I get the size of the integer array by using sizeof operator but the problem is:
+ Outside class: It outputs 3 (correct)
+ Inside class: It outputs 1 (incorrect)
So how to fix it?
Thanks

class A
{
	public:
		A(const int a[]);		
};

A::A(const int a[])
{
	cout << "Inside class definition ";
	cout << sizeof(a) / sizeof(int) << endl;
}

int main()
{
	int a[] = {1, 3, 2};	
	A obj(a);
	cout << "Outside class definition ";
	cout << sizeof(a) / sizeof(int) << endl;
        return 0;
}

how much memory does the following take?
const int a[];
answer: I don't think it is defined. In fact, if declared outside of class that line wouldn't compile because the size of the array needs to be known at compile time, like it is in main(). I'm not sure why it compiles with that line in the class, but then I'm no guru either. I'd change it to something like this:

class A
{
    int a[3];
    A() 
   {
      cout << "Inside class definition ";
      cout << sizeof(a) / sizeof(int) << endl;
    }
};

The business about one array being const int and the other just int confuscates things further.

Inside the class, "a" is really just a pointer variable, which is usually the same size as an int, so that's why you get one.

Outside the class, "a" is a 3-element int array, so that's why you get 3.

Remember that C++ does not automatically know the size of an array that is passed to a function. You would normally pass the size as well.

>how much memory does the following take?
>const int a[];
>answer: I don't think it is defined.
It's quite well defined. You're referring to a function parameter, which (due to the conversion of arrays to pointers) is equivalent to const int *a .

>+ Outside class: It outputs 3 (correct)
>+ Inside class: It outputs 1 (incorrect)
The result is different because the type is different inside and outside of the member function you're calling. In main, the type you give to sizeof is int[3] . In the member function, the type you give to sizeof is int* .

Why is that? Because in just about every case when using arrays, the array name is converted to a pointer to the first element. For example, when you subscript an array (ie. a[2] ), first a is converted to a pointer to the first element, then 2 is added to that pointer, finally, the whole construction is dereferenced to give you the value at a[2] . You may have learned that a[i] is equivalent to *(a + i) . Now you know why.

The problem is that passing an array to a function (or member function) applies this rule but sizeof does not. When you pass an array to a function, the array is converted to a pointer to the first element. When you give an array to sizeof, it doesn't perform any conversion because that wouldn't make sense. What use would sizeof be on arrays if it always evaluated to the size of a pointer? ;)

>So how to fix it?
Unfortunately, the only way to fix it is to store the size where the sizeof trick works, and refer to that stored size when the sizeof trick doesn't. For example:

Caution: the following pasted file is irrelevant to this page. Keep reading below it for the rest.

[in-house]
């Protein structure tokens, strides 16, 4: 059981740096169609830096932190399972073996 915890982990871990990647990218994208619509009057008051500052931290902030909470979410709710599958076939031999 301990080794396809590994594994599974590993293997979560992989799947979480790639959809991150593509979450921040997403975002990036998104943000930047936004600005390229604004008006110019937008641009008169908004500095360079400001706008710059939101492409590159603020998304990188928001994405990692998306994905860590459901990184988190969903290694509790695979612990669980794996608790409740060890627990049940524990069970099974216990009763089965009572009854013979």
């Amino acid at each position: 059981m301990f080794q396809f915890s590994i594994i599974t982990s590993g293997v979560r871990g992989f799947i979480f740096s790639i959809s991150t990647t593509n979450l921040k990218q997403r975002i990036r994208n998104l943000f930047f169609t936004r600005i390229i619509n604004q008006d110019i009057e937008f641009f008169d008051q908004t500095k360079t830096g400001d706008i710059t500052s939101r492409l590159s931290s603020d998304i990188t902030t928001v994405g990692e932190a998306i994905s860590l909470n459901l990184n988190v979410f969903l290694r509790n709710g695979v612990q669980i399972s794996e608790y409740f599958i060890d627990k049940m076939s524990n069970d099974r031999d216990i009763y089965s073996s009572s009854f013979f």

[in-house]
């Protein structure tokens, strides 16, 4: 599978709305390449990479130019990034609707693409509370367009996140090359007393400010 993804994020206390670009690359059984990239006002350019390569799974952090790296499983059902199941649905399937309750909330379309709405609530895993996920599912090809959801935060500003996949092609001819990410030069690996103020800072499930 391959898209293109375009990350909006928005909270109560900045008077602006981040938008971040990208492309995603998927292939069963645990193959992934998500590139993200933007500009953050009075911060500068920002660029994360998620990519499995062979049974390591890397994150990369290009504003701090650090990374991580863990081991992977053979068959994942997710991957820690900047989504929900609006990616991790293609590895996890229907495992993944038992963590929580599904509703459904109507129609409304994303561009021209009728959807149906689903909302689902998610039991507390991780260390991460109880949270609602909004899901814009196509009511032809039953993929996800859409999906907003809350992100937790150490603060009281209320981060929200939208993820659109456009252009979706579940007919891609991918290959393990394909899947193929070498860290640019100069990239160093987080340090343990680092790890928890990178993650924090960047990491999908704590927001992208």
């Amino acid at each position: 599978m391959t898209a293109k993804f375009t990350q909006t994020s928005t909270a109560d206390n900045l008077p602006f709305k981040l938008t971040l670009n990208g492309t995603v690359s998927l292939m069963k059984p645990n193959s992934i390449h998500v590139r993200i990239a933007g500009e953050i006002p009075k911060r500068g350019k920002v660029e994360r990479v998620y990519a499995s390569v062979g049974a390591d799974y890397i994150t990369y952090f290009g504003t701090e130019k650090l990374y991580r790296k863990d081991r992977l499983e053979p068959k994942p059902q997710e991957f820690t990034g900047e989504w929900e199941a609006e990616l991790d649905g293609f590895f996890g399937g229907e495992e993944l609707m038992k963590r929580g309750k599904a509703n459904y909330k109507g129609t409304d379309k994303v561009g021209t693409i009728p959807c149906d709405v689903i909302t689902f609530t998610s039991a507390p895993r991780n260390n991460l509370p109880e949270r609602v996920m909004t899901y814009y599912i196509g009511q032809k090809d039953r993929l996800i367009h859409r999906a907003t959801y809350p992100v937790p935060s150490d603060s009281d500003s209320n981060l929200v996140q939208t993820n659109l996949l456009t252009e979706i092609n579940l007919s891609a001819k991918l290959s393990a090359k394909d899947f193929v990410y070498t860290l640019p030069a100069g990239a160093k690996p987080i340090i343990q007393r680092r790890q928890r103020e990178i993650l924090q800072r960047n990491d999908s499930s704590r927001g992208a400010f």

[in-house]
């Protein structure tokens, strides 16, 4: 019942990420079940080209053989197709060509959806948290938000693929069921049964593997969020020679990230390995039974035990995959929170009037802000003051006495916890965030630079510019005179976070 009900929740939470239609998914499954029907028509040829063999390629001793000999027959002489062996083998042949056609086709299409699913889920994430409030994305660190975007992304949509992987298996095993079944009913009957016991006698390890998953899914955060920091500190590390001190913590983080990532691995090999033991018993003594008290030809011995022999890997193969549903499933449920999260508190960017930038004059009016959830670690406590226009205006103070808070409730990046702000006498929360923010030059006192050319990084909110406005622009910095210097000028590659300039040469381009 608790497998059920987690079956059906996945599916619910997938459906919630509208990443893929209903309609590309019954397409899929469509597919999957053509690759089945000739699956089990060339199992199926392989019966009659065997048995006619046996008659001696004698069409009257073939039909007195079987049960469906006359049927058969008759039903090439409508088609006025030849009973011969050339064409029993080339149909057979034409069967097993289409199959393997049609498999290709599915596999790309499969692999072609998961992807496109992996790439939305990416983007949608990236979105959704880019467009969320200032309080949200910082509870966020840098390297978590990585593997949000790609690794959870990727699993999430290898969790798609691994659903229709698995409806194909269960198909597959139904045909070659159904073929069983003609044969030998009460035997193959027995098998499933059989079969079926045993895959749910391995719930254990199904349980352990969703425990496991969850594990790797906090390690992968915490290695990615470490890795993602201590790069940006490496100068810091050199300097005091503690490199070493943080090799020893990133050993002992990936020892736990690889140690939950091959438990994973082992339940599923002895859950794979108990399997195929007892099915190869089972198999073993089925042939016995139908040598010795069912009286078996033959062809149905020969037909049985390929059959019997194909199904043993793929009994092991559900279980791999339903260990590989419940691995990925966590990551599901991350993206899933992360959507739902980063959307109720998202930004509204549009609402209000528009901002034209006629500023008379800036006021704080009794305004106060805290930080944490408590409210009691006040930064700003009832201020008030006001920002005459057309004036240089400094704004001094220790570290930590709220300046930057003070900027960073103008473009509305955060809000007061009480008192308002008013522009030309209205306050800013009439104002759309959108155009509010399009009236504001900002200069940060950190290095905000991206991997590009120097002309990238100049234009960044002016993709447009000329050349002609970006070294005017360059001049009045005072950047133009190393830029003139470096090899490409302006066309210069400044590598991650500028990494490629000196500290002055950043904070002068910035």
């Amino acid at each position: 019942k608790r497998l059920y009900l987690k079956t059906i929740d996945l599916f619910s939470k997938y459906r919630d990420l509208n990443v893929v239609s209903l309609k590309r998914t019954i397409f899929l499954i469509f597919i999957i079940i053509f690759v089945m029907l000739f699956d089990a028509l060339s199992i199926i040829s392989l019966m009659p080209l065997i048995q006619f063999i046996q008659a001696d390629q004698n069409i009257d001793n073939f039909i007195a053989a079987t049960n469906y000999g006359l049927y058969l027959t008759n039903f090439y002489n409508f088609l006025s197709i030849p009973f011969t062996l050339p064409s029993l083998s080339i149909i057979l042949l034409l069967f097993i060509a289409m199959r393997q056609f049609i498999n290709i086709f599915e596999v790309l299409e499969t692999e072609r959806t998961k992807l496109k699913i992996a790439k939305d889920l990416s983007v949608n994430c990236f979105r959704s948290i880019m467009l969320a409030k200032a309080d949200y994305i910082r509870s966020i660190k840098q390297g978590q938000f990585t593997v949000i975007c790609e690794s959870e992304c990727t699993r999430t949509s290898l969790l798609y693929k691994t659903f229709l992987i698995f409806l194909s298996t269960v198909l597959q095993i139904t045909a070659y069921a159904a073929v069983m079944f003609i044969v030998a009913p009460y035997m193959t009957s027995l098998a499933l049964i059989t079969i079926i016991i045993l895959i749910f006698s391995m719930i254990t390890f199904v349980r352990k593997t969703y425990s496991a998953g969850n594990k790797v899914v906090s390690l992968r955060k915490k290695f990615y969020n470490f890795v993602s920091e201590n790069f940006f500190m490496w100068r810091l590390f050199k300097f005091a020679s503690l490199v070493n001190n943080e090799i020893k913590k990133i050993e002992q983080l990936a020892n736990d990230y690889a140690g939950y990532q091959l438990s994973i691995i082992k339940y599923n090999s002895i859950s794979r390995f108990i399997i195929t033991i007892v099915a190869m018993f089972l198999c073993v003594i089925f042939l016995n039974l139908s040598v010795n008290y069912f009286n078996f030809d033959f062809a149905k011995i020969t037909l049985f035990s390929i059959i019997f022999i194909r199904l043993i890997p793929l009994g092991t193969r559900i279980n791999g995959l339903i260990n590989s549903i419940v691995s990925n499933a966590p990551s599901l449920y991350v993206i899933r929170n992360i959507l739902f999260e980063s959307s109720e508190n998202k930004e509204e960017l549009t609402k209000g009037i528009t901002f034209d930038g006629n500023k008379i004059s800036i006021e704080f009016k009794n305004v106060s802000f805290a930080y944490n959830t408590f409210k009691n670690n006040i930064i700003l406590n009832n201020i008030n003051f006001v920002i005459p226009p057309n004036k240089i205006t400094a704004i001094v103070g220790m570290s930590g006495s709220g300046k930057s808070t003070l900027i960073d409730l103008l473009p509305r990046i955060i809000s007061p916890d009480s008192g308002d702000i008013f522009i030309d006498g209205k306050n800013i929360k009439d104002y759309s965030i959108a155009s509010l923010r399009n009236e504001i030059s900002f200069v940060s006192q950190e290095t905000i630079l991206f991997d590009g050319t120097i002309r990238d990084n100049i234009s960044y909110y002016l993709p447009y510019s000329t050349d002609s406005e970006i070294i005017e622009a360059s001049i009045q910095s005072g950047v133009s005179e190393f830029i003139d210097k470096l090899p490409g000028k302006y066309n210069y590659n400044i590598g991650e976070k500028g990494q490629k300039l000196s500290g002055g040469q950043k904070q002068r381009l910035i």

#include <iostream>

using namespace std;

class A
{
	public:
        A(const int a[], std::size_t n);		
};

A::A(const int a[], std::size_t n)
{
	cout << "Inside class definition ";
	cout << n << endl;
}

int main()
{
	int a[] = {1, 3, 2};	
	A obj(a, sizeof a / sizeof *a);
	cout << "Outside class definition ";
	cout << sizeof(a) / sizeof(int) << endl;
        return 0;
}

It is incorrect to say that a is "converted" to a pointer. a simply is a pointer. That's what an array name is, a constant pointer to the first element.

>It is incorrect to say that a is "converted" to a pointer.
Quite the contrary, my confused friend. It's incorrect to say that an array name "is" a pointer. I'm happy to quote chapter and verse from the C++ standard if you'd like.

>That's what an array name is, a constant pointer to the first element.
You haven't thought this through, have you? If an array name is a constant pointer, how do you explain the behavior of sizeof? If an array name is a constant pointer then there's a lot of voodoo that needs to take place for sizeof to produce the total bytes in an array. On the other hand, if an array name is converted to a pointer only in value context[1], everything falls neatly into place.

Calling an array a pointer is largely harmless as long as you don't try to teach it to others, because there are really only a few cases where an array is not converted to a pointer to the first element. Being wrong in this case generally won't make your code worse in practice. But it makes perfectly sensible concepts seem like magic when you have a fundamental misunderstanding about how things work.

[1] The standard talks about using arrays in value context versus object context, where the conversion applies to value context. The majority of uses are value context, thus the rule nearly always applies.

Initially i guessed i must pass the size of array together with array. But "if i don't ask, i can't sleep" ^^. Anyway, thank all of u, especially clearly Narue's answer.

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